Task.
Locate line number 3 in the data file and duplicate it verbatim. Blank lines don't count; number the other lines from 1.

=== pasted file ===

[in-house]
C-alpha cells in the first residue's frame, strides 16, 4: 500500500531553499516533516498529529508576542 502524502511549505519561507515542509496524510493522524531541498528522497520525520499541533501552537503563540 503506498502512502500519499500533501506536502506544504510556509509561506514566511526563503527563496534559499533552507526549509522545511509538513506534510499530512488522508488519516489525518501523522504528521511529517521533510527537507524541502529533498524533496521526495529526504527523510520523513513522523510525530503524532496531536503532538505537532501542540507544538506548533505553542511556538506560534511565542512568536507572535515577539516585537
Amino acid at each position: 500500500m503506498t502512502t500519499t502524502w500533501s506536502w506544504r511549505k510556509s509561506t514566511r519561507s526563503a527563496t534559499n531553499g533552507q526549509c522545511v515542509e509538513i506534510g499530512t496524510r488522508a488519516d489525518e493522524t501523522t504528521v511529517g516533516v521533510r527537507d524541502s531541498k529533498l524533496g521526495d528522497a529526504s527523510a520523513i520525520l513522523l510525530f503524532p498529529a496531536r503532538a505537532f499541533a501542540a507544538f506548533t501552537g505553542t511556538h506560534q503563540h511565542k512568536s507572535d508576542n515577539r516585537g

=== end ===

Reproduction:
Amino acid at each position: 500500500m503506498t502512502t500519499t502524502w500533501s506536502w506544504r511549505k510556509s509561506t514566511r519561507s526563503a527563496t534559499n531553499g533552507q526549509c522545511v515542509e509538513i506534510g499530512t496524510r488522508a488519516d489525518e493522524t501523522t504528521v511529517g516533516v521533510r527537507d524541502s531541498k529533498l524533496g521526495d528522497a529526504s527523510a520523513i520525520l513522523l510525530f503524532p498529529a496531536r503532538a505537532f499541533a501542540a507544538f506548533t501552537g505553542t511556538h506560534q503563540h511565542k512568536s507572535d508576542n515577539r516585537g